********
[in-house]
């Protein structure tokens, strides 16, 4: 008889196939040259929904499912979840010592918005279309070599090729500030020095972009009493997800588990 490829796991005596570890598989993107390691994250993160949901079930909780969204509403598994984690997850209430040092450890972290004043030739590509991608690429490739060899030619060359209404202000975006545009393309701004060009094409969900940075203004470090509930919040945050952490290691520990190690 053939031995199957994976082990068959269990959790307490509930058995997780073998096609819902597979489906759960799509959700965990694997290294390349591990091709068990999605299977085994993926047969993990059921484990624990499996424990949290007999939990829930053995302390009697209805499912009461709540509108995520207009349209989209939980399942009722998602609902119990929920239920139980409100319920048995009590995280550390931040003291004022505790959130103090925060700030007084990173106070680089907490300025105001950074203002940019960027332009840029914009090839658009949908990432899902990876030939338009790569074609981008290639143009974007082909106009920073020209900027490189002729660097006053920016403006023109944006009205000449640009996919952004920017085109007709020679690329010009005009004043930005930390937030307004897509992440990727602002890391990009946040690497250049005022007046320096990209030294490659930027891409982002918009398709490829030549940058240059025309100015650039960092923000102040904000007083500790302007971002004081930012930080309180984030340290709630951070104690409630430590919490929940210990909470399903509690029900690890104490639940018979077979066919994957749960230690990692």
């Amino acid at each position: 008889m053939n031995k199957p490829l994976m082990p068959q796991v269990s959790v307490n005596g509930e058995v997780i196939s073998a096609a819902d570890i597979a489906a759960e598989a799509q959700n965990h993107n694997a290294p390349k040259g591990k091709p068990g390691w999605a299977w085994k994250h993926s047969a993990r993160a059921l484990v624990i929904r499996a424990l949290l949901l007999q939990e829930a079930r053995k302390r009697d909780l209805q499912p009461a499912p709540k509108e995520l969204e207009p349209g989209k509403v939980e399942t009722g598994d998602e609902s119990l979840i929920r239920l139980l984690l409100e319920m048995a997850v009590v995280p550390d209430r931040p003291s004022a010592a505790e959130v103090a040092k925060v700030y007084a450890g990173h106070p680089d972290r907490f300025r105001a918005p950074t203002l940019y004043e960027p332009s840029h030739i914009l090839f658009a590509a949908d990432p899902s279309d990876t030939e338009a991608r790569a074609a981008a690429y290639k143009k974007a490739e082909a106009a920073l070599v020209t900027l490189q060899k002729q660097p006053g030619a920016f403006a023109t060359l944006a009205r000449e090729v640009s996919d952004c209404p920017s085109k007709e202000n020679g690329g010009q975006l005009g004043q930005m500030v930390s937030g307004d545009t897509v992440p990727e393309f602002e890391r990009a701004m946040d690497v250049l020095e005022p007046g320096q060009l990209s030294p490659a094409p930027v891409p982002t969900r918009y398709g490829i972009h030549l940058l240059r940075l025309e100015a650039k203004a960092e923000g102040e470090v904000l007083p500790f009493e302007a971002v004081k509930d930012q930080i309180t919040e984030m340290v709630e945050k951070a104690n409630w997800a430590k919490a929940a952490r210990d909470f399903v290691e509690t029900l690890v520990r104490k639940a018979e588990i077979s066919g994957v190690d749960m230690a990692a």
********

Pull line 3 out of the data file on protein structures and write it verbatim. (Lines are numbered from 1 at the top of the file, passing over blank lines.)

């Amino acid at each position: 008889m053939n031995k199957p490829l994976m082990p068959q796991v269990s959790v307490n005596g509930e058995v997780i196939s073998a096609a819902d570890i597979a489906a759960e598989a799509q959700n965990h993107n694997a290294p390349k040259g591990k091709p068990g390691w999605a299977w085994k994250h993926s047969a993990r993160a059921l484990v624990i929904r499996a424990l949290l949901l007999q939990e829930a079930r053995k302390r009697d909780l209805q499912p009461a499912p709540k509108e995520l969204e207009p349209g989209k509403v939980e399942t009722g598994d998602e609902s119990l979840i929920r239920l139980l984690l409100e319920m048995a997850v009590v995280p550390d209430r931040p003291s004022a010592a505790e959130v103090a040092k925060v700030y007084a450890g990173h106070p680089d972290r907490f300025r105001a918005p950074t203002l940019y004043e960027p332009s840029h030739i914009l090839f658009a590509a949908d990432p899902s279309d990876t030939e338009a991608r790569a074609a981008a690429y290639k143009k974007a490739e082909a106009a920073l070599v020209t900027l490189q060899k002729q660097p006053g030619a920016f403006a023109t060359l944006a009205r000449e090729v640009s996919d952004c209404p920017s085109k007709e202000n020679g690329g010009q975006l005009g004043q930005m500030v930390s937030g307004d545009t897509v992440p990727e393309f602002e890391r990009a701004m946040d690497v250049l020095e005022p007046g320096q060009l990209s030294p490659a094409p930027v891409p982002t969900r918009y398709g490829i972009h030549l940058l240059r940075l025309e100015a650039k203004a960092e923000g102040e470090v904000l007083p500790f009493e302007a971002v004081k509930d930012q930080i309180t919040e984030m340290v709630e945050k951070a104690n409630w997800a430590k919490a929940a952490r210990d909470f399903v290691e509690t029900l690890v520990r104490k639940a018979e588990i077979s066919g994957v190690d749960m230690a990692a």